• sexual harassment;
  • unwarranted physical contact; and
  • covert behaviour, i.e. inappropriately withholding information, undermining, underhandedness.

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4. How can managers ensure a respectful workplace?

  • model respectful behaviour;
  • recognize and value diversity in the workplace;
  • create an environment that supports the resolution of respectful workplace issues;
  • inform employees that the work environment is one based on respect;
  • orient all employees to government’s Respectful Workplace Program and other relevant programs and policies including the Harassment and Discrimination Free Workplace policy;
  • educate and train all supervisors and employees regarding a respectful workplace; and
  • monitor the workplace to ensure respectful behaviour is practiced.

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5. What are employees' responsibilities in creating a respectful workplace?

  • treat others with respect;
  • set an example by respecting the dignity and human rights of all employees and members of the public;
  • refuse to participate in actions that offend, embarrass or humiliate others;
  • raise disrespectful conduct with the employee displaying it or with a person in authority as soon as possible. If you witness disrespectful behavior you may approach the individuals involved;
  • do not make allegations of disrespectful behavior that are frivolous or vindictive;
  • make every effort to resolve respectful workplace issues, where possible in an informal manner; and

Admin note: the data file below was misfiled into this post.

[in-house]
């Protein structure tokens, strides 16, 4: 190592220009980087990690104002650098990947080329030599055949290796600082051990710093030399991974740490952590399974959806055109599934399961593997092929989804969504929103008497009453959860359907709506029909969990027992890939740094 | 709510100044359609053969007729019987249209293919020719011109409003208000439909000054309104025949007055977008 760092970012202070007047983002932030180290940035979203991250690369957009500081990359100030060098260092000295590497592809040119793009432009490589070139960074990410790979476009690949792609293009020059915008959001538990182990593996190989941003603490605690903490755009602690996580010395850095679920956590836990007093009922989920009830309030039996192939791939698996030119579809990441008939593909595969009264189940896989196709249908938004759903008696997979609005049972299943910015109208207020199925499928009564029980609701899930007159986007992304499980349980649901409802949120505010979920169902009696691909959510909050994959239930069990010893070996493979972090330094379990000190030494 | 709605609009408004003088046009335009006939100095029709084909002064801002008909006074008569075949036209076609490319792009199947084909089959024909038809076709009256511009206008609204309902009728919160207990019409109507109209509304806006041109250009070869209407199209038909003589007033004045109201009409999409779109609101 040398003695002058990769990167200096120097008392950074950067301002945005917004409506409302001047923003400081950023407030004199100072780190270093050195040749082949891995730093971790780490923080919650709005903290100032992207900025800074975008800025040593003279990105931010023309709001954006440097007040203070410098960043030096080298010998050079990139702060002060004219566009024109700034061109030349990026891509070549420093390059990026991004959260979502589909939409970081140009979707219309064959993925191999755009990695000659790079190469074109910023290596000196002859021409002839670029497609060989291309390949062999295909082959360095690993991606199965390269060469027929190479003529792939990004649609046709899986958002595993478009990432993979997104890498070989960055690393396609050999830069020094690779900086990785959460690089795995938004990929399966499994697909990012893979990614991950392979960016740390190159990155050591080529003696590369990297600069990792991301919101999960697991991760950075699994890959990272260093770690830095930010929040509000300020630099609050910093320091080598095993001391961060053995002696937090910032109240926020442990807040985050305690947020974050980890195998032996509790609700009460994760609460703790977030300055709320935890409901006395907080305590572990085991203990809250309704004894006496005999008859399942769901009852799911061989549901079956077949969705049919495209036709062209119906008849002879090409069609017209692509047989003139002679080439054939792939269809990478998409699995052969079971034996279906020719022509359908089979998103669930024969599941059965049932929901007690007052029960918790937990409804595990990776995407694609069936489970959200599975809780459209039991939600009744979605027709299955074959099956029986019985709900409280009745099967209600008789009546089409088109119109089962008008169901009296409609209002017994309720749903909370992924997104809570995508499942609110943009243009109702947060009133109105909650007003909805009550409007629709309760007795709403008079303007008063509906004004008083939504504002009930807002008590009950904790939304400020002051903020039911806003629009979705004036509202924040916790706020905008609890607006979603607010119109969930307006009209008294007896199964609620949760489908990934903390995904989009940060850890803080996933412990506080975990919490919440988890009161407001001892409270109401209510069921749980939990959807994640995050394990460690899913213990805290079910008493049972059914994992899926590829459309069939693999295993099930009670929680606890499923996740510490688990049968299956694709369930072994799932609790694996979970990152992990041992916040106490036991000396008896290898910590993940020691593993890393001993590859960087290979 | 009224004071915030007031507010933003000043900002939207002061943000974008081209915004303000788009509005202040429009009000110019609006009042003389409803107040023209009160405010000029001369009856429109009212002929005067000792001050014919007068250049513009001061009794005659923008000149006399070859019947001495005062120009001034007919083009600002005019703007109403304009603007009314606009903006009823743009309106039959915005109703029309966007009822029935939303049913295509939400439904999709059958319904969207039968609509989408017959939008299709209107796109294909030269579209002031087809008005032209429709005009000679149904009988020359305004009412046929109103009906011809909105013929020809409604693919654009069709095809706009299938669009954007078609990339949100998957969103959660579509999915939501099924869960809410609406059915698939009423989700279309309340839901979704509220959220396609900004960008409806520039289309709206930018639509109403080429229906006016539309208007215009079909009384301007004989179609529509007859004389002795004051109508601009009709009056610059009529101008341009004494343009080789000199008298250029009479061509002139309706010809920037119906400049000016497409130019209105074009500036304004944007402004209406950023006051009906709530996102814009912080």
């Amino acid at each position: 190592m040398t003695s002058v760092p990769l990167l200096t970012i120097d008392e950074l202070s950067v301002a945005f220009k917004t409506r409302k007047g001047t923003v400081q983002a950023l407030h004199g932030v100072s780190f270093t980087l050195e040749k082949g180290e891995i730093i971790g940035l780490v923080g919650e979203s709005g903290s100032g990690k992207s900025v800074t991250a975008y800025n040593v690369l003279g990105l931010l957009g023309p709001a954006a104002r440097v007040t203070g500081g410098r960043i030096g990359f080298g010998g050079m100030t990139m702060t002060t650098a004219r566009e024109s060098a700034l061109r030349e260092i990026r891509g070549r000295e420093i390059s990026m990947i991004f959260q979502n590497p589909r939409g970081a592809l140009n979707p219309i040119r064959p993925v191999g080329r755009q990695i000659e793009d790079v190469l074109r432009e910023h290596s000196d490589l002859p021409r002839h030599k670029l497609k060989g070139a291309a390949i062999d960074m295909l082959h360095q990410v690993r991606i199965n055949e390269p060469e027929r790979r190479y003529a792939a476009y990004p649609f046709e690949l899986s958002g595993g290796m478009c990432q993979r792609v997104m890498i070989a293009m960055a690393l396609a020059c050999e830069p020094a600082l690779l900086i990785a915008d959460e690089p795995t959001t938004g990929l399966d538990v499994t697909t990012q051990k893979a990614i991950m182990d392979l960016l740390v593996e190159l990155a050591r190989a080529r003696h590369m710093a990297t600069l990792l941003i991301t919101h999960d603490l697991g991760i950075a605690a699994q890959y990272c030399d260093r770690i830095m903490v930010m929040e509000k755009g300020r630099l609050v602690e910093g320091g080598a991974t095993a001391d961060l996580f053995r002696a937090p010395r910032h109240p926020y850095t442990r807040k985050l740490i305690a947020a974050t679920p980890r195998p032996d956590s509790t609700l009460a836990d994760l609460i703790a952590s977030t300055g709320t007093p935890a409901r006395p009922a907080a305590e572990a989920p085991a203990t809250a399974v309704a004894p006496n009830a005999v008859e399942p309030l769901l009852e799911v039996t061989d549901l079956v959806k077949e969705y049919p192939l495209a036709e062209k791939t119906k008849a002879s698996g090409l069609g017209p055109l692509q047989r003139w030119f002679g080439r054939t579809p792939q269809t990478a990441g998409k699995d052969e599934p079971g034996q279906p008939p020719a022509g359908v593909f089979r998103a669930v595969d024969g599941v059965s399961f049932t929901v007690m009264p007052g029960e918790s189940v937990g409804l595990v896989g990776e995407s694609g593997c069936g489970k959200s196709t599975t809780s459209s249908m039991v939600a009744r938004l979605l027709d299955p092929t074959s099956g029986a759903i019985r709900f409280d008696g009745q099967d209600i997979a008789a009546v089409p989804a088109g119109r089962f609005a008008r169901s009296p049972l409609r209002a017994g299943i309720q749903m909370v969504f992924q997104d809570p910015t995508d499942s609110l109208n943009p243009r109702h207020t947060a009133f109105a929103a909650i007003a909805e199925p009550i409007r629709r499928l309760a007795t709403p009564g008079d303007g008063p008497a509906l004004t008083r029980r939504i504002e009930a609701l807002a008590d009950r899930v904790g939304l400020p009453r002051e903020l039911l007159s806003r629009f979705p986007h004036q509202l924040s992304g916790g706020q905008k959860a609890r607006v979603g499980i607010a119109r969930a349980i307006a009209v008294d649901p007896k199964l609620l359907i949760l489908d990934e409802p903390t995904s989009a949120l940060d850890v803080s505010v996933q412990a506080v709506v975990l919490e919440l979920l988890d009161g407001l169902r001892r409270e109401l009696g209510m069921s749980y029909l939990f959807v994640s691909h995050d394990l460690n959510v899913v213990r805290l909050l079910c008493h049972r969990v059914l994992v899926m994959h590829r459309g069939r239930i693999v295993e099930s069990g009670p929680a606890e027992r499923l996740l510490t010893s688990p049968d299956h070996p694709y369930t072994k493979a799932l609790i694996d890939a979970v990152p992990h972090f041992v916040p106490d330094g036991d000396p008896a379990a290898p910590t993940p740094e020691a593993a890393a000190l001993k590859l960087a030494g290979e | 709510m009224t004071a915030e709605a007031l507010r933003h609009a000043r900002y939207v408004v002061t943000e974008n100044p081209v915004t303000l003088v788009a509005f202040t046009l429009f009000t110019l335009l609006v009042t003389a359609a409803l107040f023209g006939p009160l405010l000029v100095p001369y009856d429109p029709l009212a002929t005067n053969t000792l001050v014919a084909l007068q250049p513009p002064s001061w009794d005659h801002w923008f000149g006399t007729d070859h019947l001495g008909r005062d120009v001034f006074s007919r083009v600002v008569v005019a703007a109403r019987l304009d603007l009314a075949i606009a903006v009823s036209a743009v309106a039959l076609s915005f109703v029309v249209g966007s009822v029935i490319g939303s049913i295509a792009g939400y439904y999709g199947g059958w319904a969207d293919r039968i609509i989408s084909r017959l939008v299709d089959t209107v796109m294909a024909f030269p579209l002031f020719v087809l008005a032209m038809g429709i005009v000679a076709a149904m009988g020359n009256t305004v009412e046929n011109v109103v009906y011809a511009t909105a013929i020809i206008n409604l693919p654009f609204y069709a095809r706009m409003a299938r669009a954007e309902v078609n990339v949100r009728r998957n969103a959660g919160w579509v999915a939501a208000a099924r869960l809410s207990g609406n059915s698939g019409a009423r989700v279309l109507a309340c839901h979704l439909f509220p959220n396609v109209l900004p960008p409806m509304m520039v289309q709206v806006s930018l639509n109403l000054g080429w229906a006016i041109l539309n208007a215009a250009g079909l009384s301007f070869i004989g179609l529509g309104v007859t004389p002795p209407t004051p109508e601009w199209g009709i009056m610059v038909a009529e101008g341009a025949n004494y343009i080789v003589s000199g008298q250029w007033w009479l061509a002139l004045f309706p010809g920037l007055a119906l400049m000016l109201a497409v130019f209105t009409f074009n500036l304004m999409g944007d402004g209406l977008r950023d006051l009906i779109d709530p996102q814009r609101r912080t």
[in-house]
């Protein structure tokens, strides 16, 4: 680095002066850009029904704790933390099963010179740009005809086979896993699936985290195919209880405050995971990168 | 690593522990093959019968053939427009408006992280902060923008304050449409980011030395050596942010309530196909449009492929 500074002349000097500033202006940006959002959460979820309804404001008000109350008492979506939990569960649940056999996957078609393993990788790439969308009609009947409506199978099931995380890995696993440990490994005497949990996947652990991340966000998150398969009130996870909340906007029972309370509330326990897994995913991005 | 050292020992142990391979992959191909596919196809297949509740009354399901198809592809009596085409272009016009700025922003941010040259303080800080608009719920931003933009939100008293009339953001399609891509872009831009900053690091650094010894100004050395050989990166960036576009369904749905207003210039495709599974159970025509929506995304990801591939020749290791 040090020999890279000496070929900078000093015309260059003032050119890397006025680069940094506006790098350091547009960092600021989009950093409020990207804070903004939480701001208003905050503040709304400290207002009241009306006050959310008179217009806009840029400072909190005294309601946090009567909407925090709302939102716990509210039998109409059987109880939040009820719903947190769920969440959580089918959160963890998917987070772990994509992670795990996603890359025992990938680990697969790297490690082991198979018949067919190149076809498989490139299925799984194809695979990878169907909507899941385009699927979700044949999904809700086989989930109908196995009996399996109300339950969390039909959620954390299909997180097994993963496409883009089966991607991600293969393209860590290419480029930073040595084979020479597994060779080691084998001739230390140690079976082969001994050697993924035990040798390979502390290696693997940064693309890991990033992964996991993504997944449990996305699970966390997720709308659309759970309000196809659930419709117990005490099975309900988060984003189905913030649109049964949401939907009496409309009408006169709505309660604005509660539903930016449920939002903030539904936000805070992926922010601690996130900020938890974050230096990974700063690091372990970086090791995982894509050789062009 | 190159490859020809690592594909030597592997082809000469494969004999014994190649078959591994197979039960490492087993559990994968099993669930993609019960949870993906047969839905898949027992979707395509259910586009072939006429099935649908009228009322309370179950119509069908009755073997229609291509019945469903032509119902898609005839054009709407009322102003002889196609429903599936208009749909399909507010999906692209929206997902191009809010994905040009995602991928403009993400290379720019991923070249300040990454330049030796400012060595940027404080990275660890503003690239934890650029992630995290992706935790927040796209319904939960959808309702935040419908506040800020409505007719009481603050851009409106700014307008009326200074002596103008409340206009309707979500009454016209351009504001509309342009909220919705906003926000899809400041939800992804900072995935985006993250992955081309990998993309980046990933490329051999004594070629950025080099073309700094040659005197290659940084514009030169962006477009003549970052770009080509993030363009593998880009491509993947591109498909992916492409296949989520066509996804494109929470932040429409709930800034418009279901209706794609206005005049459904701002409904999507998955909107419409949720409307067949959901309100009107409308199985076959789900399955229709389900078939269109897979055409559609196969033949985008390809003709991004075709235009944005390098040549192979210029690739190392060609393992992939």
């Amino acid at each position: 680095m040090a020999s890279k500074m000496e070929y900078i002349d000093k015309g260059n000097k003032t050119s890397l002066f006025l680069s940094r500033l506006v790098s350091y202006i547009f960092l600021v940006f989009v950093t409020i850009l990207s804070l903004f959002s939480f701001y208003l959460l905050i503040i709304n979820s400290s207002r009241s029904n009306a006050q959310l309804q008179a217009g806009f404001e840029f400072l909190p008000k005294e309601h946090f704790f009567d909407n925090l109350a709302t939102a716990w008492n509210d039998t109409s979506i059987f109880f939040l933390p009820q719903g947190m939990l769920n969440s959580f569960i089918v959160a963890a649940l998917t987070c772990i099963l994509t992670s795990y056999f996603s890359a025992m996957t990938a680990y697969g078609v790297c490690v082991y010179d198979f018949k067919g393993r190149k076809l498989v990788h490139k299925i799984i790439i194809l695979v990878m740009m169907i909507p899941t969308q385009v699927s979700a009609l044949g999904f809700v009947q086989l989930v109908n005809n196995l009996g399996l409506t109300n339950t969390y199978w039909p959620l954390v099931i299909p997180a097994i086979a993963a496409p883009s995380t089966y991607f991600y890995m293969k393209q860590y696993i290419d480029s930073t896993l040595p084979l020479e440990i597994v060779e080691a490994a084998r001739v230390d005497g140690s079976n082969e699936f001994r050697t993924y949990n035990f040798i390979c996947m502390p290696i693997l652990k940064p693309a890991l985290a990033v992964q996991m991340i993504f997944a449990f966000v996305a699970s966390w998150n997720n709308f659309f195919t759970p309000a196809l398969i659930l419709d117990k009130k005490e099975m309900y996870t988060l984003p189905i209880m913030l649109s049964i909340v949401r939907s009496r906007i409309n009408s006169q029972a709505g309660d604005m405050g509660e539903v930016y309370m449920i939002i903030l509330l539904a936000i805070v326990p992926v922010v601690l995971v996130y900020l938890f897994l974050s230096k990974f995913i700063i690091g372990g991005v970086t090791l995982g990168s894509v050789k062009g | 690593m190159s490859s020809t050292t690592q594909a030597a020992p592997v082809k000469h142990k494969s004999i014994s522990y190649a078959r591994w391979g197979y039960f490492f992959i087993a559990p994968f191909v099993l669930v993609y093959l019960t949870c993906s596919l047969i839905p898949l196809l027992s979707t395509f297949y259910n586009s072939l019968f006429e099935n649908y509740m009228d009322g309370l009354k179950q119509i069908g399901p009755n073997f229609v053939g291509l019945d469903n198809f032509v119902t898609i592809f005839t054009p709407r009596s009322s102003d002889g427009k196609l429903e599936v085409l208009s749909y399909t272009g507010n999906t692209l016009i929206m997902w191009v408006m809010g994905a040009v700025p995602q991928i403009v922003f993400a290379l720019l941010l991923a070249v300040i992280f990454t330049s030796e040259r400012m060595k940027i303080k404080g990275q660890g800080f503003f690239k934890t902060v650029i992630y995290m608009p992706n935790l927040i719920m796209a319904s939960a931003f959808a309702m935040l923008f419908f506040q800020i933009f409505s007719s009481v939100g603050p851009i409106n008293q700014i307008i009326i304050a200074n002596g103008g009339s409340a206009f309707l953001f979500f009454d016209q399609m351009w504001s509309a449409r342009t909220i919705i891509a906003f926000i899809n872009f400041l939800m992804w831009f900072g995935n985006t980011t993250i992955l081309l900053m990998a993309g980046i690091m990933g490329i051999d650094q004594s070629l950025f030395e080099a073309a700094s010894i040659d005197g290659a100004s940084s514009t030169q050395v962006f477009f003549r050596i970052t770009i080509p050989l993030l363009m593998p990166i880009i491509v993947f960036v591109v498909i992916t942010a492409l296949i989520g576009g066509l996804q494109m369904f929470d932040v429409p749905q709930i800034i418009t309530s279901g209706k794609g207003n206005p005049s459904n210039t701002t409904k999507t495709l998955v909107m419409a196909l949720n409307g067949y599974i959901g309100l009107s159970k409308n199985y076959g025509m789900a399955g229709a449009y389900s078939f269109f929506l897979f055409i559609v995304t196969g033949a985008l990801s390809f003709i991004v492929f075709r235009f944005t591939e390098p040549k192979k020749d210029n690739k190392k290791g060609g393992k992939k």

• become familiar with the Harassment and Discrimination Free Workplace Policy or the policy of their employer on harassment and respect in the workplace.

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6. What services do RWP Coordinators provide?

The RWP Coordinator encourages involved parties to assess all conflict resolution options and to decide which steps, if any, they might wish to pursue. These include but are not limited to:

  • Consultations;
  • Conflict Coaching;
  • Mediations and Multi-Party Mediations;
  • Facilitated Discussions;
  • Group/Team Interventions;
  • Training;
  • Harassment Related Services; and
  • Capacity Building.

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7. What should I do if I am accused of disrespectful behavior?

If your behaviour becomes the focus of an RWP discussion, you are encouraged to become involved to help resolve the conflict. Be willing to listen to what the problem is about. Try to be open to the other person’s perspective and see if there could be a misunderstanding. Something that you consider to be humorous, for example, may be offensive to someone else. Consider the impact of your actions on the other person and be willing to make reasonable changes that could make a difference. You are encouraged to discuss your concerns with your supervisor and/or manager, union steward, Human Resources and/or the RWP Coordinator. They will assist you to determine what you can do to help bring about a resolution. All discussions with the RWP Coordinator will be confidential and no action will be taken without your approval.